Zoo Challenge 1:
First, read a letter from the zoo Animals Inc. The letter is found in the Process section. Then, create a spreadsheet according to the request of the zoo.
Zoo Challenge 2:
Next, research the average weight, lifespan, and gestation and/or incubation period of each animal in your newly created zoo.
Zoo Challenge 3:
Last, create a presentation that explains why you chose each particular animal for the new zoo. You will give this presentation to your classmates, the board members of Animals Inc.

Math content: mean, median, mode, box-and-whisker plot, bar graph, one other graph range, scale,
upper quartile, lower quartile, upper extreme, lower extreme, interquartile range, x-axis, and y-axis.

Technology skills: spreadsheet, presentation (PowerPoint, poster, brochure, video, article, or portfolio)

Interdisciplinary: science

Resources from Books

Math in the Real World
  • Where We Live (33-36) - percents, bar graph
  • Education Pays (46-48) - interpreting charts, making predictions, mean
  • About My Class (125-126) - survey, bar graph

Math Projects
  • Analyzing Graphs (3)
  • Collecting Data (7)
  • Comparing Prices and Ingredients of Cereals (9)
  • Conducting and Measurement Olympics (10)
  • Producing a Math Survey (42)
  • Ratios of Age to Height (43)

Teamwork Test Prep
  • Sporty Statistics (56) mean, median, mode, internet research, writing, box-and-whisker plot
  • What's Your Top 10? (60) pictographs, internet research
  • Measure Up! (72)

Using Assessment to Improve Middle-Grades Mathematics Teaching and Learning
  • Bar Averages - great for teaching open-ended questions. Includes rubric and sample scored answers.
Mathematics Teaching in the Middle School, August 2006
  • Families Ask Take-Home Page (49): Isn't statistics something that people learn in college? What does my child need to know about statistics in middle school?

Online Resources

Bar Grapher
Graph data sets in bar graphs. The color, thickness and scale of the graph are adjustable. You can input your own data, or you can use or alter pre-made data sets.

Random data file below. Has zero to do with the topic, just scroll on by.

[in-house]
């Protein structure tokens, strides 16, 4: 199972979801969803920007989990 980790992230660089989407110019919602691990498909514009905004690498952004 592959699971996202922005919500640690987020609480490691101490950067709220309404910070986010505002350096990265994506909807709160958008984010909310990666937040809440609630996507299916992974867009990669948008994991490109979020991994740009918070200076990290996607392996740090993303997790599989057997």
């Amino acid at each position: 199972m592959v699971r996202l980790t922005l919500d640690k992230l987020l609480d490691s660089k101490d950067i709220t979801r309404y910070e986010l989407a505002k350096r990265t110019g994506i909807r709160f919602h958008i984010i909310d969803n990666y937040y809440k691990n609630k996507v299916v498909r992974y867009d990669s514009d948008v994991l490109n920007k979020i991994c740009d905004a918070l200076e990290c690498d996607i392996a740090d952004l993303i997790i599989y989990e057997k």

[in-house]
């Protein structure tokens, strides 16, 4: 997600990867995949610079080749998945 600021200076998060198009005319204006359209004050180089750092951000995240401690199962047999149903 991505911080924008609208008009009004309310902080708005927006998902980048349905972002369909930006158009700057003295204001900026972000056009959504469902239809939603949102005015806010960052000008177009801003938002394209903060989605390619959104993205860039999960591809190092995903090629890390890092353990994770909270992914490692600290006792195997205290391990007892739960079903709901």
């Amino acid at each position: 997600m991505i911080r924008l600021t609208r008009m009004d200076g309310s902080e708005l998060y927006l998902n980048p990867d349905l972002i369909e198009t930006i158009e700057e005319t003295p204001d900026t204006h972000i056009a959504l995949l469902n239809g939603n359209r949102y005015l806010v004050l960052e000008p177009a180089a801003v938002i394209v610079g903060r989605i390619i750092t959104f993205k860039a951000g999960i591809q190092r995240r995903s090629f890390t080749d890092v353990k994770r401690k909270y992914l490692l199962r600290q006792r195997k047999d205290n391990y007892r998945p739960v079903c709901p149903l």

Circle Grapher
Use this tool to graph data sets in a circle graph. You can input your own data or alter a pre‑made data set.

Histogram Tool
This tool can be used to create a histogram for analyzing the distribution of a data set using data that you enter or using pre‑loaded data that you select.

State Data Map
Information can be represented in many ways, and this applet allows the user to represent data about the states using colors. The state with the highest data value is darkest; other states are shaded proportionally. Investigate any of the data provided—or enter data of your own!

Math Stock Market
By studying the stock market, students will have an opportunity to become familiar with the newspaper, the concept of the stock market, fractions, mean, median, mode, range, and line graphs.

Introduction to Statistics: Mean, Median, and Mode

Lyrics to a rap explaining mean, median, mode, and range.

Grab Bag
Lesson plan using Unifix cubes.

Box Plots and Histograms

TI-84 lesson: Create and explore a box plot and histogram for a data set. Then compare the two data displays and use the comparison to draw conclusions about the data.

Cool Problems

Slanted Statistics

What is wrong with the reasoning in the following statement?
"Last Monday, my team of researchers randomly called 1000 people at home between the hours of 11 a.m. and 3 p.m. to determine the percentage of the population that has full-time jobs. Of the people we surveyed, only 60% have full-time jobs. There is clearly a crisis of unemployment in this country."
Answer: The Daily Spark, p. 33.